On March 21, 2014, Minnesota lawmakers passed a tax bill that has a major impact on many Minnesota residents and non-residents who own property in Minnesota. The press is largely focusing on the income and business tax changes, but the estate and gift tax changes are also significant. We are happy to report that most clients will benefit from these changes, because more assets can pass to family members free of Minnesota estate tax.
Minnesota Decoupled from Federal Estate Tax in 2002
In 2001, Congress increased the federal estate tax exclusion from $675,000 to a maximum of $3.5 million by 2009. In 2010, Congress increased the exclusion to $5 million indexed for inflation for 2010, 2011, and 2012. Then, at the end of 2012, Congress enacted a permanent estate tax exclusion of $5 million indexed for inflation ($5.34 million in 2014). In 2002 Minnesota chose to freeze its estate tax exclusion amount at $1 million. For the next ten years, while Congress made many changes to the federal estate tax, the Minnesota estate tax was largely unchanged (with the exception of adding a Minnesota qualified small business and qualified farm property deduction and a few other minor tweaks). Then, in 2013, Minnesota enacted a gift tax to go along with the estate tax, a three-year look back on certain taxable gifts, and an estate tax on certain interests held in a pass-thru entity. Late last month, in response to a number of factors, Minnesota made some noteworthy changes.
Estate Tax Exclusion Increase
The new law raises the Minnesota estate tax exclusion from $1 million to $2 million over the course of the next five years as follows:
2018 and beyond
The new law also raises the tax rates in the middle range of the brackets (for example, from a 6.4% marginal rate to a 9% marginal rate in 2014 on the same dollars). The new Minnesota estate tax rate starts at 9% of the amount over $1.2 million and caps out at 16% for amounts over $10.1 million (note that the 9% rate is replaced by 10% after 2014).
Elimination of the “Tax Bubble”
The new law eliminates the so called “tax bubble,” which previously applied to estates between $1 million and $1,093,784 (where the old federal marginal estate tax rate of 41% applied instead of the Minnesota estate tax marginal rate). Under the old system, for an estate valued at $1.1 million, the Minnesota estate tax owed was $38,800, but, for a $2 million estate, only $99,600 of estate tax would be owed. With the elimination of that bubble, assets immediately over the threshold are now taxed at a marginal rate of 9% or 10%.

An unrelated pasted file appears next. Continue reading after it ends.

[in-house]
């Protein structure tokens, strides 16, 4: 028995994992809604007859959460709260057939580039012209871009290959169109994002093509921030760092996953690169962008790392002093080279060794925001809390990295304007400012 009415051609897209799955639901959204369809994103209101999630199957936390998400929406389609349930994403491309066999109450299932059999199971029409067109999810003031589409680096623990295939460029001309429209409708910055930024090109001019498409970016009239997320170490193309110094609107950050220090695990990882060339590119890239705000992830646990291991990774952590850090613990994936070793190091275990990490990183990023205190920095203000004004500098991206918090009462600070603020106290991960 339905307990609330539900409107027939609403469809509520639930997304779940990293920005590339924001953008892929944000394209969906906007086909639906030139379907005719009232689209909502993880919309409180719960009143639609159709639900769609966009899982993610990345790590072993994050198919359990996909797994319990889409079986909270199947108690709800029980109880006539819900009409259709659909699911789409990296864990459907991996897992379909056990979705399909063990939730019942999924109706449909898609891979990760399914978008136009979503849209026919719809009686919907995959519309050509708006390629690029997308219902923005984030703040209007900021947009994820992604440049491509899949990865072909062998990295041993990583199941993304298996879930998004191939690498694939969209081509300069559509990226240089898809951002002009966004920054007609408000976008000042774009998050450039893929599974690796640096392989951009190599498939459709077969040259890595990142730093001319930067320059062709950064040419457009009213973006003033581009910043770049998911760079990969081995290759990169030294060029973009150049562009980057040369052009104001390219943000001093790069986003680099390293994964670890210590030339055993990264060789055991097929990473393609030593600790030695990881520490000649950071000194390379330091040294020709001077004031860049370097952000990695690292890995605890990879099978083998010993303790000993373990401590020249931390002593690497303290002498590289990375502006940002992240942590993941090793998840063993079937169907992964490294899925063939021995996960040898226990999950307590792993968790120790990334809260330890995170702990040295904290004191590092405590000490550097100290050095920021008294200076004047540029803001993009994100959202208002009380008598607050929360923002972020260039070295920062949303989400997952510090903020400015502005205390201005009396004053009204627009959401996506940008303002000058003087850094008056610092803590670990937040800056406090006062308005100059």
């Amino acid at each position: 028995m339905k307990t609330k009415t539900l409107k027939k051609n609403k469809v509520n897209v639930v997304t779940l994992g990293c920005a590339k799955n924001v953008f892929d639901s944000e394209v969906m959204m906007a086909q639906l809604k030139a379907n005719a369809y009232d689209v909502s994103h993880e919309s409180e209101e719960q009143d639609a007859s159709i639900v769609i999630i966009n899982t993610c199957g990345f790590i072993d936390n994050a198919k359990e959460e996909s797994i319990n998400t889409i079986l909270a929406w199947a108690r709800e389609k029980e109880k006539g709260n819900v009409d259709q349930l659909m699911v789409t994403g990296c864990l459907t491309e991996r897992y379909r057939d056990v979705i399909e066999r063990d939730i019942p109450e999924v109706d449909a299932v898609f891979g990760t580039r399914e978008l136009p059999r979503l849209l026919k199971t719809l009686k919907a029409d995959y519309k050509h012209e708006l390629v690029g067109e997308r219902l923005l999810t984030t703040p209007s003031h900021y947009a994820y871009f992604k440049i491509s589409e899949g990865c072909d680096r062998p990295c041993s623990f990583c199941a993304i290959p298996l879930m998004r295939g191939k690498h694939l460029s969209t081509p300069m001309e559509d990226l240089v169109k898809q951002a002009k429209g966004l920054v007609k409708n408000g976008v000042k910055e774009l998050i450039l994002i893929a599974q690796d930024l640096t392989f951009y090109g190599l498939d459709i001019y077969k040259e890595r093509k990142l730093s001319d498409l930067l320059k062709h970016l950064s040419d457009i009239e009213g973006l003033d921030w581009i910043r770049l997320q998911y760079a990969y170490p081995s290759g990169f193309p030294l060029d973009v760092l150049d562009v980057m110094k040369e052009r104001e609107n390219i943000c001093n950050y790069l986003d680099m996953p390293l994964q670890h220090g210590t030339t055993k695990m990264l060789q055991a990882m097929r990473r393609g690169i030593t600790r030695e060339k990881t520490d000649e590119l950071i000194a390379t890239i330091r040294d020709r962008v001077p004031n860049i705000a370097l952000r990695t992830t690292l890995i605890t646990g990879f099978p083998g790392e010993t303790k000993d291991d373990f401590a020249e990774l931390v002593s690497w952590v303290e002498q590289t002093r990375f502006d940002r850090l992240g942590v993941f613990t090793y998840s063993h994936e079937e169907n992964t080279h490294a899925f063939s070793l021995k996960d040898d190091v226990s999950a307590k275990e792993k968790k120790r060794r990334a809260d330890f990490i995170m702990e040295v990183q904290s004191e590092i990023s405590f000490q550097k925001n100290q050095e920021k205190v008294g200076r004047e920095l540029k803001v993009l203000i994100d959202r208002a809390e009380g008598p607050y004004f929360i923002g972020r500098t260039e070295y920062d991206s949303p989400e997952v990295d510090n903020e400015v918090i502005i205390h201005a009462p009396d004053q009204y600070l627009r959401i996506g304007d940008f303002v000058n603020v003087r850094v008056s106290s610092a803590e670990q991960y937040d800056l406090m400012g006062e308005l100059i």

Retroactive Repeal of the Gift Tax but Certain Lifetime Gifts Included in Taxable Estate
The new law retroactively repeals the gift tax, so there is no longer a separate gift tax in Minnesota. However, the Minnesota taxable estate for 2014 and beyond includes the value of all federal taxable gifts made within three years of death (previously, this included only Minnesota gifts made after June 30, 2013 and also made within three years of death). There is a proposal before the Minnesota legislature to limit this look back to gifts made after June 30, 2013. Another significant change is the elimination of certain federal elections unless a federal estate tax return is required to be filed. Most notably, this will have a significant impact on estates of decedents with a non-citizen spouse that do not require a federal return, because assets that pass to a non-citizen spouse will not qualify for the Minnesota marital deduction. It is possible but not certain that this will be dealt with in the Omnibus bill later this session.
Benefit to Certain Estates
The new law will mostly benefit estates below the new Minnesota exclusion amount because those estates will no longer need to file an estate tax return or pay Minnesota estate tax. Estates under $3 million will also see more estate tax savings than larger estates in 2014. The estate tax difference for an estate with $1.1 million in assets from 2013 versus 2014 under this new law is $38,800 in tax savings (plus savings for not preparing and filing an estate tax return).
Not Much Benefit for Estates over $3 Million
The tax savings for estates over $3 million is not very significant in 2014. For an estate of $3.6 million to $5.8 million, the total estate tax savings is a flat $800 in 2014 (compared to 2013). For estates of $5,830,500 and larger, the total estate tax savings is a flat $480 in 2014 (compared to 2013). In 2018, the total estate tax savings on estates $7.1 million and up will be merely $3,480 per year in comparison with the 2013 tax laws. In other words, estates of $7.1 million and up only get $3,480 of tax benefit from the extra $1 million of Minnesota estate tax exclusion in 2018 and beyond.
For more than a decade, Minnesota estate and gift taxes were left nearly untouched. Now, in less than one year, lawmakers have raised the Minnesota estate tax exclusion; eliminated the “tax bubble” and some federal elections; and passed and repealed the Minnesota gift tax. These changes might not get the headlines in the press, but they have a real impact on many Minnesota residents.
As a result of these changes, we suggest that our clients take some time to review their estate plans to ensure that the rising exclusion amounts do not have unintended consequences. For many clients, this will just mean more assets pass to family members free of Minnesota estate tax. Please contact your Gray Plant Mooty attorney to determine the impact that these changes might have on your plan.
Gray Plant Mooty is recognized as one of the leading corporate law firms in Minnesota and one of the top franchise firms in the world. Our roots go back to 1866. Today, we are a full-service firm with nearly 180 attorneys and offices in Minneapolis and St. Cloud, Minnesota; Washington, D.C.; and Fargo, North Dakota.